Donald Trump Might Enjoy a Few Pints With Labour’s Corbyn

On either side of the pond, each is shaking things up in his party.

US Presidential Candidate Donald Trump visits his Scottish golf course Turnberry on July 30, 2015 in Ayr, Scotland.

Photo by Jan Kruger/Getty Images

This is an excerpt from Bloomberg's daily Opening Line column.

Jeremy Corbyn, the frontrunner in the contest for Labour Party leader, promises to end austerity in the U.K., nationalize the railways and invest in the NHS. The man sitting atop the Republican field in the U.S.—Donald Trump—wants to repeal Obamacare and get (even more) Wall Street types running the economy.

And, oh yes, keep out the Mexicans.

Politically—and that’s just for openers—the two couldn’t be further apart. Yet Corbyn and Trump could conceivably find a way to enjoy each other’s company—perhaps over a few pints—swapping stories about the havoc they’re creating within the Labour and Republican parties.

Because for all their differences, both have succeeded in turning their parties against themselves. Which doesn’t seem like an easy thing to do and could bode poorly for victory at the polls, should either of them actually make it that far.

Jeremy Corbyn speaks to supporters at a Labour party leadership rally on August 3, 2015 in London.

Jeremy Corbyn speaks to supporters at a Labour party leadership rally on August 3, 2015 in London.

Photographer: Carl Court/Getty Images

At least Labour has five years to try and sort themselves out against the Conservatives, no matter who ends up succeeding Ed Miliband as party leader in September: Corbyn, Yvette Cooper, Andy Burnham or Liz Kendall.

Since Tony Blair suggested last month that party faithful whose hearts are with Corbyn should “get a transplant,” his support has only grown. With the former prime minister a shrunken figure compared with his years leading “Cool Britannia,” could he have received a better endorsement?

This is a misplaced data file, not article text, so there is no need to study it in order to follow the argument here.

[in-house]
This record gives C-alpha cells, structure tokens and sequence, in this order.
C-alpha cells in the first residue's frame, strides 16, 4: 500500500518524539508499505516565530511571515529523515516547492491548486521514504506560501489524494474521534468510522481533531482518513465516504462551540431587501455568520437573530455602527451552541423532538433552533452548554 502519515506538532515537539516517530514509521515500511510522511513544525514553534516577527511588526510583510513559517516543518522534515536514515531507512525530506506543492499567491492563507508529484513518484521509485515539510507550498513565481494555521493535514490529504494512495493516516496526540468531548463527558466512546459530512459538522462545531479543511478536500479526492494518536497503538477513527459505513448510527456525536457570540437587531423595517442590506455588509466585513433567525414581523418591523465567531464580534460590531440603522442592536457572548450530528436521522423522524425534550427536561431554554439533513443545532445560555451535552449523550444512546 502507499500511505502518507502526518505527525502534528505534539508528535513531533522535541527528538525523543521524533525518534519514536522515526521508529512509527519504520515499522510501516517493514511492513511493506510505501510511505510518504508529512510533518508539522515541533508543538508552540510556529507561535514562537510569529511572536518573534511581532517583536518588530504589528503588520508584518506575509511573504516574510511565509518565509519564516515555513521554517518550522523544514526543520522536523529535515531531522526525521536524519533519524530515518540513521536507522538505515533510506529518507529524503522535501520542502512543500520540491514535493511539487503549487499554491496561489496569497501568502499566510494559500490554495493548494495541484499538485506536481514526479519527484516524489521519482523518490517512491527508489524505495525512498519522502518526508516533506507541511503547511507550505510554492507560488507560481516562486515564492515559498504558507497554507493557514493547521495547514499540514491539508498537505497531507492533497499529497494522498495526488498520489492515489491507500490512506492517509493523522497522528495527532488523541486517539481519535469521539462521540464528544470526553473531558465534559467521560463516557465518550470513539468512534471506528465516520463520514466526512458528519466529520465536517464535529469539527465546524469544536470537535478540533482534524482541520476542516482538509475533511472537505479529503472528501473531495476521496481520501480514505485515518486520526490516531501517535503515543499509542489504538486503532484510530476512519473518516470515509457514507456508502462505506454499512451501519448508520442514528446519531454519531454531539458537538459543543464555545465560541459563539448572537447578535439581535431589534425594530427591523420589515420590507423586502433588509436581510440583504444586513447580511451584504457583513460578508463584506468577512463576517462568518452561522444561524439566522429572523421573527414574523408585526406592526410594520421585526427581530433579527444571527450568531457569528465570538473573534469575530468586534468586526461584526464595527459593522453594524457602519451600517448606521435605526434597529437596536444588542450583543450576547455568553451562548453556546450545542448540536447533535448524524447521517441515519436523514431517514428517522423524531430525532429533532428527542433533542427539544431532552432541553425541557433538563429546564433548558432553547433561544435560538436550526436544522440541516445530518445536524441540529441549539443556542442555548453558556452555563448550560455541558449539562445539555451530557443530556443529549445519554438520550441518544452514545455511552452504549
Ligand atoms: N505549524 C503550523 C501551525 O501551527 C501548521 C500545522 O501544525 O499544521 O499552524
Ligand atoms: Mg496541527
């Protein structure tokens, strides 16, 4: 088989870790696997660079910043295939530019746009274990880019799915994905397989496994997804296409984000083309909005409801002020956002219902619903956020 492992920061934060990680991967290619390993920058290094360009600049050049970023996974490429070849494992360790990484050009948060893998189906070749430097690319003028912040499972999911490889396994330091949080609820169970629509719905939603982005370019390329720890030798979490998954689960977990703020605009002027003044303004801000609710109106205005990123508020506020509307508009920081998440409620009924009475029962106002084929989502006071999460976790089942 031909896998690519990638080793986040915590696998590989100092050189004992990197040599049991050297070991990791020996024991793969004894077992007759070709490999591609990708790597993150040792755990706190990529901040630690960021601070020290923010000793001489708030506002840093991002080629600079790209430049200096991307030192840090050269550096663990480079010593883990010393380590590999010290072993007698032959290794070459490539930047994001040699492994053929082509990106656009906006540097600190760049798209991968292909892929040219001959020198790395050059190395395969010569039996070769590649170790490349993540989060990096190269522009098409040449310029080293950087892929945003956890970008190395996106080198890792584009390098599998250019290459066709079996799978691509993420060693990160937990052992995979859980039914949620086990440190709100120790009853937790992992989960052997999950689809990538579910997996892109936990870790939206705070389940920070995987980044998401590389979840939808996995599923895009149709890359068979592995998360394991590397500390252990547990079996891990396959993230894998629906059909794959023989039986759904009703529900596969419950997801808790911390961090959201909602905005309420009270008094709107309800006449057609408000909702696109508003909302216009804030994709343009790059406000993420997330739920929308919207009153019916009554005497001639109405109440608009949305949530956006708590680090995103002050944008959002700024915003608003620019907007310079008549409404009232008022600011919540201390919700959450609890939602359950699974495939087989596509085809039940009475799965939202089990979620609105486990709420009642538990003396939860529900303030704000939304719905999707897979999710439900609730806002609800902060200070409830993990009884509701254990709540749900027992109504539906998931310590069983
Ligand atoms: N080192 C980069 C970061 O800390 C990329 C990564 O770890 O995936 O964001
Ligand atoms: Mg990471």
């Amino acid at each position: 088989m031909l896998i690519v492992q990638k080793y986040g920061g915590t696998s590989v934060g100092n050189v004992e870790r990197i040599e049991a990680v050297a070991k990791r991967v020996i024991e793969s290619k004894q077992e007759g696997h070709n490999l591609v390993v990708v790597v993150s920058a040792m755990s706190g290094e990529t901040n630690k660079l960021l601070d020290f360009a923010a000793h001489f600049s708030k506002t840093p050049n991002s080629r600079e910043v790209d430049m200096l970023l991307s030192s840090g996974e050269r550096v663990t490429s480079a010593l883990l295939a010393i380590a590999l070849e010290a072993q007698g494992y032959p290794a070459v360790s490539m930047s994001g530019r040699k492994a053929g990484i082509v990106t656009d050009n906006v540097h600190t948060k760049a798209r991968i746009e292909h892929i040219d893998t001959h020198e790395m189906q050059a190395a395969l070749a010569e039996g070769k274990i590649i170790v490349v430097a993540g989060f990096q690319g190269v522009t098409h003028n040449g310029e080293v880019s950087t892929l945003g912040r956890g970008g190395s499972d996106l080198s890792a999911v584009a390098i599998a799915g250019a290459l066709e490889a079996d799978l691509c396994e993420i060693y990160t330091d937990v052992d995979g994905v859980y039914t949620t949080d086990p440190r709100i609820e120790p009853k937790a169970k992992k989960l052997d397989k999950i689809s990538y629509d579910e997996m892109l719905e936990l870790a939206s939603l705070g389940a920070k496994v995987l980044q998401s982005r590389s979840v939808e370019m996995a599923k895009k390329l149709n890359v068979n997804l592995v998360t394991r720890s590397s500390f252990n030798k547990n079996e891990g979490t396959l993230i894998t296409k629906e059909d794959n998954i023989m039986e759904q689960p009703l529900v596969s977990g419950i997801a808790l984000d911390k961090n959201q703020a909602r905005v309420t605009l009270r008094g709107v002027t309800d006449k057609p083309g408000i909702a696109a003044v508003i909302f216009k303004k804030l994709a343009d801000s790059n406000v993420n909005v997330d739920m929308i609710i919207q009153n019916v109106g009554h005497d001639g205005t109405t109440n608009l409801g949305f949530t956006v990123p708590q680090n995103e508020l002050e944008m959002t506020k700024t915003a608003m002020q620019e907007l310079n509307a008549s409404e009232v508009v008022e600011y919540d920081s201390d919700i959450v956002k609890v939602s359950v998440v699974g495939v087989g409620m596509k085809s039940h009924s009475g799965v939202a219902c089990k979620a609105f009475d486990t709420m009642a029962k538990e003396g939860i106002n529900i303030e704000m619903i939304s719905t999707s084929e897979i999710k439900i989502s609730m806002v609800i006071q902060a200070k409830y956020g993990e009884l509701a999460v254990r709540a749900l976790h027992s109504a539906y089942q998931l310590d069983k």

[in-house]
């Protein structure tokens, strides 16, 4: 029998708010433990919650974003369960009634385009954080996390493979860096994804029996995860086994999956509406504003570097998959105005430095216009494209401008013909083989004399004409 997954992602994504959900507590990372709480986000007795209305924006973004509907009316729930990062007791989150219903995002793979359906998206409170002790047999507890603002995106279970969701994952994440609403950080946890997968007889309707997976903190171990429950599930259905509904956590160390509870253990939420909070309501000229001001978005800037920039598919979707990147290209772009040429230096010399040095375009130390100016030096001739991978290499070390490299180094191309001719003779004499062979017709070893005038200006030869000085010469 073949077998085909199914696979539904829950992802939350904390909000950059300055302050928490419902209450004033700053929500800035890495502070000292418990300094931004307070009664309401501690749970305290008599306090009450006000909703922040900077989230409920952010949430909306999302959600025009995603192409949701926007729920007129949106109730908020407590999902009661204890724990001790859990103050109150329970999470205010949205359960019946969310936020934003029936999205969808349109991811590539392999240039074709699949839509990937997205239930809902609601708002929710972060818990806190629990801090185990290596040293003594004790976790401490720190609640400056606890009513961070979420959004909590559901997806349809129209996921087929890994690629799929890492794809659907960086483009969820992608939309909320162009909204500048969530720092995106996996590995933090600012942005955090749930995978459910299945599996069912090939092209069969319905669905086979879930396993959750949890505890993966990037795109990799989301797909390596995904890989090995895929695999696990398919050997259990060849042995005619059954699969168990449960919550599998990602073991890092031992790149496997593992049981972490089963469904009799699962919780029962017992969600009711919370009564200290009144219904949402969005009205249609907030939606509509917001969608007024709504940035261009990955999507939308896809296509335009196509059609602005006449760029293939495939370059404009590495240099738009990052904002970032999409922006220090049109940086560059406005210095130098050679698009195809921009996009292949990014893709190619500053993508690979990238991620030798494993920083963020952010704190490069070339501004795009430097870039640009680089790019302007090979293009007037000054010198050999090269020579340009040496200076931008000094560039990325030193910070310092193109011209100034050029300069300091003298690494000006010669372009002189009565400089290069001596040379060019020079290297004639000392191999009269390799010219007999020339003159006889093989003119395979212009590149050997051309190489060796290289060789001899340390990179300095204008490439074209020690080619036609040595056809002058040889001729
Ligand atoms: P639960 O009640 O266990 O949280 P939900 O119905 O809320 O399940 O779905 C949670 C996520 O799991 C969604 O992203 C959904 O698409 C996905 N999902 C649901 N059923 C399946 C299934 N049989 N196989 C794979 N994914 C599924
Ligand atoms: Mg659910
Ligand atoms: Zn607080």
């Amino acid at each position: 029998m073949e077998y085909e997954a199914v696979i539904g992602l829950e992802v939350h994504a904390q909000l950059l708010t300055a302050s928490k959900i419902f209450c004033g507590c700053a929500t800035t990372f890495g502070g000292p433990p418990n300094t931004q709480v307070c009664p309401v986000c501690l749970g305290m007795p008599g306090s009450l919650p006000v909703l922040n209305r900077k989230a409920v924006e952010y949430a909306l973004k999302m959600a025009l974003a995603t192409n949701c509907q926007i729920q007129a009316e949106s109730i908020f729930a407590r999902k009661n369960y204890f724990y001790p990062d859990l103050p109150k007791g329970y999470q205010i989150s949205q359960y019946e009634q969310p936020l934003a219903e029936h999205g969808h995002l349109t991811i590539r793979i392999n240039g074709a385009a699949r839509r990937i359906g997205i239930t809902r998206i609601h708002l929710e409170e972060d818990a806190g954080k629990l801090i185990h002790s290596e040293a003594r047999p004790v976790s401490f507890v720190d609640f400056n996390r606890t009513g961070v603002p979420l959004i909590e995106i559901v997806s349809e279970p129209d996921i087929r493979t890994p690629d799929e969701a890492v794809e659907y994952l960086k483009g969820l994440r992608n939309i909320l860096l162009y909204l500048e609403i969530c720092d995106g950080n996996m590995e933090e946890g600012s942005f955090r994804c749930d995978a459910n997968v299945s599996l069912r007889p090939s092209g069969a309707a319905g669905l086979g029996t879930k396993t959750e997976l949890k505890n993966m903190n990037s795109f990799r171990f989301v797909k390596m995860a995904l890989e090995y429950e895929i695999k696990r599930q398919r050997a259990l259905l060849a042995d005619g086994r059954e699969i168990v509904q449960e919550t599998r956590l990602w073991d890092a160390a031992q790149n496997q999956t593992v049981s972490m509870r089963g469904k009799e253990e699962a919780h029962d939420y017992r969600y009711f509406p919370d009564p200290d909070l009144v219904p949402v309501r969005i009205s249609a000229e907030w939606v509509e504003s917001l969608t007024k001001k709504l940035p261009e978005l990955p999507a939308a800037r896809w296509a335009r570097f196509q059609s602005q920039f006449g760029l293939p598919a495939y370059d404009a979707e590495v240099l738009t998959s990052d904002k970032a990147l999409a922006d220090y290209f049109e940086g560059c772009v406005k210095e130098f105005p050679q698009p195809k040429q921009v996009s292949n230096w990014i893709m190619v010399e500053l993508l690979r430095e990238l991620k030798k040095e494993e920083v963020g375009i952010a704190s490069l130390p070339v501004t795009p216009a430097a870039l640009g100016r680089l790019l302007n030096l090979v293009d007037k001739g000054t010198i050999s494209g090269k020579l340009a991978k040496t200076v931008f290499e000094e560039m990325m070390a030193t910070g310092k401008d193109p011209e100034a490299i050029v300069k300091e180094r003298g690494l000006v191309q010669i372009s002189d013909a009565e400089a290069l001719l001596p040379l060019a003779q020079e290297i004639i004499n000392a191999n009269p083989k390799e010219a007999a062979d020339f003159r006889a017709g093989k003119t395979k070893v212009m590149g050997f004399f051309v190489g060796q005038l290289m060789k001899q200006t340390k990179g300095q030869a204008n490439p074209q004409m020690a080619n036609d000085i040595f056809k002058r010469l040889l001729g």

A sign was a rally held by Corbyn in Camden on Monday. With some 1,500 supporters present—the biggest turnout yet for the left-wing MP—he was forced to address his fans in four separate venues.

Clearly, not everyone was buying Shadow Chancellor Chris Leslie’s warning that Corbyn’s “starry-eyed, hard-left” economic policies mean at least another decade in power for the Tories. And by the way, Leslie says he wouldn’t serve on the frontbench team—along with at least seven other shadow ministers—should Corbyn win. So much for party unity.

Meanwhile, with some 16 or so Republican candidates—excluding a bunch that few people have heard of—gunning for Trump, the GOP could be in a bigger mess with the election less than a year and a half away.

While calling McCain a phony last month may have sparked outrage across much of the party—including candidates Jeb Bush, Rick Perry and Lindsey Graham —it hasn’t hurt Trump’s support.

Now his rivals are wondering how to take him on—and take him down a peg or two—in Thursday’s debate in Cleveland. In truth, their strategies don’t seem all that convincing. Time will tell, soon enough. And the infighting continues.

Getting back to those beers. What about in 2020 at Downing Street North in Islington, or maybe the Trump White House & Casino in Atlantic City, Prime Minister Corbyn and President Trump. Who knows?

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